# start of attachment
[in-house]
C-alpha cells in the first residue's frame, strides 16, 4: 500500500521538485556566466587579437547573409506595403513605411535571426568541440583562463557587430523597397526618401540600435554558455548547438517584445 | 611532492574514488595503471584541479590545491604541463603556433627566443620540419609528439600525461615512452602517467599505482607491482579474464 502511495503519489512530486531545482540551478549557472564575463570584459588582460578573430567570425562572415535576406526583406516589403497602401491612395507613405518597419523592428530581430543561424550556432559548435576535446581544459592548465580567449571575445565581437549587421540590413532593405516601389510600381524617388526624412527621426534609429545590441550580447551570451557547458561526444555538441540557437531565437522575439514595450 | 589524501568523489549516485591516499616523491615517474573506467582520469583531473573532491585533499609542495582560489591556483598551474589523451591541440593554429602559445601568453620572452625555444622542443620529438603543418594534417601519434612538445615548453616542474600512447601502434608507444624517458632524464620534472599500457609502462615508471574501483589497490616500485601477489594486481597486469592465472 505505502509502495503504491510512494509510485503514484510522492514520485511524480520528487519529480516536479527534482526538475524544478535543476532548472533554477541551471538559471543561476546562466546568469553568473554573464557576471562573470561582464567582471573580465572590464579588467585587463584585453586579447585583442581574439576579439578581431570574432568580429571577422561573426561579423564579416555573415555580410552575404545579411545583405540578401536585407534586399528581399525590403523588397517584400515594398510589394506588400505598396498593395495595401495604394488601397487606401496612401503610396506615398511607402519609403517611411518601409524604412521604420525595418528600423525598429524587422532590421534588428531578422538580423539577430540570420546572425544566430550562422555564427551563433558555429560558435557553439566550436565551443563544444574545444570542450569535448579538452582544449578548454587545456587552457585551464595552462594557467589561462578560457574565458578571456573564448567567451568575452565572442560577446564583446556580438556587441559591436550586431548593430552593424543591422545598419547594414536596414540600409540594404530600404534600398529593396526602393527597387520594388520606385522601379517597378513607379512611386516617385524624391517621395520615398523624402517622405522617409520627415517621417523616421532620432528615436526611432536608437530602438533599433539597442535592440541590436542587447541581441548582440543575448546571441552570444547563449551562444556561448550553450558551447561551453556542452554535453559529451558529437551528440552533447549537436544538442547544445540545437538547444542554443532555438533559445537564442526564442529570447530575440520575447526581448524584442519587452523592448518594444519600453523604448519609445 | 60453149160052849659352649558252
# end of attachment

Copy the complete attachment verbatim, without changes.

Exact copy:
[in-house]
C-alpha cells in the first residue's frame, strides 16, 4: 500500500521538485556566466587579437547573409506595403513605411535571426568541440583562463557587430523597397526618401540600435554558455548547438517584445 | 611532492574514488595503471584541479590545491604541463603556433627566443620540419609528439600525461615512452602517467599505482607491482579474464 502511495503519489512530486531545482540551478549557472564575463570584459588582460578573430567570425562572415535576406526583406516589403497602401491612395507613405518597419523592428530581430543561424550556432559548435576535446581544459592548465580567449571575445565581437549587421540590413532593405516601389510600381524617388526624412527621426534609429545590441550580447551570451557547458561526444555538441540557437531565437522575439514595450 | 589524501568523489549516485591516499616523491615517474573506467582520469583531473573532491585533499609542495582560489591556483598551474589523451591541440593554429602559445601568453620572452625555444622542443620529438603543418594534417601519434612538445615548453616542474600512447601502434608507444624517458632524464620534472599500457609502462615508471574501483589497490616500485601477489594486481597486469592465472 505505502509502495503504491510512494509510485503514484510522492514520485511524480520528487519529480516536479527534482526538475524544478535543476532548472533554477541551471538559471543561476546562466546568469553568473554573464557576471562573470561582464567582471573580465572590464579588467585587463584585453586579447585583442581574439576579439578581431570574432568580429571577422561573426561579423564579416555573415555580410552575404545579411545583405540578401536585407534586399528581399525590403523588397517584400515594398510589394506588400505598396498593395495595401495604394488601397487606401496612401503610396506615398511607402519609403517611411518601409524604412521604420525595418528600423525598429524587422532590421534588428531578422538580423539577430540570420546572425544566430550562422555564427551563433558555429560558435557553439566550436565551443563544444574545444570542450569535448579538452582544449578548454587545456587552457585551464595552462594557467589561462578560457574565458578571456573564448567567451568575452565572442560577446564583446556580438556587441559591436550586431548593430552593424543591422545598419547594414536596414540600409540594404530600404534600398529593396526602393527597387520594388520606385522601379517597378513607379512611386516617385524624391517621395520615398523624402517622405522617409520627415517621417523616421532620432528615436526611432536608437530602438533599433539597442535592440541590436542587447541581441548582440543575448546571441552570444547563449551562444556561448550553450558551447561551453556542452554535453559529451558529437551528440552533447549537436544538442547544445540545437538547444542554443532555438533559445537564442526564442529570447530575440520575447526581448524584442519587452523592448518594444519600453523604448519609445 | 60453149160052849659352649558252